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Putting regulatory reporters in the driving seat with the cloud

Putting regulatory reporters in the driving seat with the cloud

Regulatory reports have become too complex to handle, forcing banks to search for alternative and sustainable cloud-based solutions that can reduce the cost of compliance.

While many financial institutions (FIs) outsource their regulatory reporting requirements to third parties, banks are also having to contend with a gap between what service providers deliver and the remaining workload that still remains in house.

In order to combat this, banks must empower internal team members referred to as ‘power users’ - those who understand frameworks and can anticipate future changes - to ensure that the regulatory reporting requirements are met, which can be done with the four principles outlined in Moody’s Analytics’ recent report ‘Reporting as a Service: Putting Power Users in the Driving Seat.'

Power users must be given:

1. Full ownership of reporting and data cycles
2. Powerful user interface toolkit with a rich set of functionalities
3. Continuous and automatic delivery of regulatory updates and upgrades
4. Performance on-demand.

Finextra spoke to Victor Pinto, senior director for banking solutions in Europe and Africa at Moody’s Analytics about how the cloud can reduce the cost of compliance by overcoming the limitations of data warehouses and increasing capacity and agility.

Reducing the cost of compliance

Pinto highlights that “SaaS is the real enabler of increased productivity for banks, since banks can rely on the vendor to provide a series of services, beyond hardware maintenance, on top of the solutions. Reporting as a Service can help banks reduce their regulatory burden and total cost of compliance.”

However, as discussed, the increasing number and complexity of regulatory reports are burdensome as FIs have to cope with regulatory changes which involve analysing, understanding and assessing the impact, in addition to implementing the regulatory changes and doing so in time.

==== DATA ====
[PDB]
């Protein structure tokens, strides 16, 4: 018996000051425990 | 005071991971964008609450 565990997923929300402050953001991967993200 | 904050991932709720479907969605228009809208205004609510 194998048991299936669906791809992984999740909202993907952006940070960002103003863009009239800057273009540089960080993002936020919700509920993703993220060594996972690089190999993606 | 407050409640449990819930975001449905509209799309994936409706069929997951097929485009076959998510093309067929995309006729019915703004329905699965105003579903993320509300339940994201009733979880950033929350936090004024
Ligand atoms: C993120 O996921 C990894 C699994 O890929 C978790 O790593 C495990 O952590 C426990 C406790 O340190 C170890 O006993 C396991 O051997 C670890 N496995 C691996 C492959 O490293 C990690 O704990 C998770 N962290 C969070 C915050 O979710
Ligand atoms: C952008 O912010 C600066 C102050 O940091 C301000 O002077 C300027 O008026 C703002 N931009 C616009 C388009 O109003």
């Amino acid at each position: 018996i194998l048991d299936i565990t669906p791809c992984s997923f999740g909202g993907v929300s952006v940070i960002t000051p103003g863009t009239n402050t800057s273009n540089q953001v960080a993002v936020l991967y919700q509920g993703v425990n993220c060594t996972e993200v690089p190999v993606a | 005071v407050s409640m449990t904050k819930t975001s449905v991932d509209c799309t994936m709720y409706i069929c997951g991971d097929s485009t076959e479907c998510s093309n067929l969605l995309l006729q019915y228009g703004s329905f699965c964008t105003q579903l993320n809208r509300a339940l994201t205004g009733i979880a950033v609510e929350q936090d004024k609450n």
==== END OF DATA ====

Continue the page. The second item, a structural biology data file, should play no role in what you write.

He continues: “FIs that have their regulatory software in SaaS mode can potentially benefit from services from the vendor ahead of regulatory changes. For instance, the vendor could automatically put in place a parallel environment with the new regulatory requirements processed with the client’s production data.

“Together with this, clients could also have access to online training and explanations about the requirements. One can also imagine variance analysis also with explanations of all the calculations before and after the implementation of the new requirements.”

With the cloud, implementing new regulatory changes is simple and can be delivered seamlessly.
“SaaS deployment simplifies, eases and reduces the cost of the upgrade process for our clients. This means that, contrary to an on-premises deployment, clients do not need to plan for an upgrade to stay up to date, and can be sure that their software is continuously up to date and improved,” according to Pinto.

Owning data and reporting

Pinto explores how banks are accustomed to ETL: “extract, transform and load processes that require data to be extracted from one or many data sources and then transformed or repurposed and deposited into another repository, typically referred to as a data warehouse or data mart.”